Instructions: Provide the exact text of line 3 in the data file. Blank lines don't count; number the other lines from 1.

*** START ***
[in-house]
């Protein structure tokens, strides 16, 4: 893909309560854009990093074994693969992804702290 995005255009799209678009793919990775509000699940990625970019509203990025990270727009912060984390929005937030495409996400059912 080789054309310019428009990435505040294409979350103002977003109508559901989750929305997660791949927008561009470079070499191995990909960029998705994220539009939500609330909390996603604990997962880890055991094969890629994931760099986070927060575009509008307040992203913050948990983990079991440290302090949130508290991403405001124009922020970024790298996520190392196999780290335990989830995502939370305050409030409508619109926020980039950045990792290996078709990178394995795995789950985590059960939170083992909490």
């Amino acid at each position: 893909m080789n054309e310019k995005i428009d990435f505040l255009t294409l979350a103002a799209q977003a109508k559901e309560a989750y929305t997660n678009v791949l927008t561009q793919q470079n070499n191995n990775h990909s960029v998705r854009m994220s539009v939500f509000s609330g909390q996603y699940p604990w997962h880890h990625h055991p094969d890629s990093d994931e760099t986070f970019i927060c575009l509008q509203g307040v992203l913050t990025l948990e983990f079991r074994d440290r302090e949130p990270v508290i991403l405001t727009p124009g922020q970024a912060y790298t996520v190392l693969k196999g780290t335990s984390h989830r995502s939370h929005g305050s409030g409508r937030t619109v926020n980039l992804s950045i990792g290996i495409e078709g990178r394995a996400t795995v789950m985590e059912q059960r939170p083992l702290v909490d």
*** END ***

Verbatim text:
């Amino acid at each position: 893909m080789n054309e310019k995005i428009d990435f505040l255009t294409l979350a103002a799209q977003a109508k559901e309560a989750y929305t997660n678009v791949l927008t561009q793919q470079n070499n191995n990775h990909s960029v998705r854009m994220s539009v939500f509000s609330g909390q996603y699940p604990w997962h880890h990625h055991p094969d890629s990093d994931e760099t986070f970019i927060c575009l509008q509203g307040v992203l913050t990025l948990e983990f079991r074994d440290r302090e949130p990270v508290i991403l405001t727009p124009g922020q970024a912060y790298t996520v190392l693969k196999g780290t335990s984390h989830r995502s939370h929005g305050s409030g409508r937030t619109v926020n980039l992804s950045i990792g290996i495409e078709g990178r394995a996400t795995v789950m985590e059912q059960r939170p083992l702290v909490d």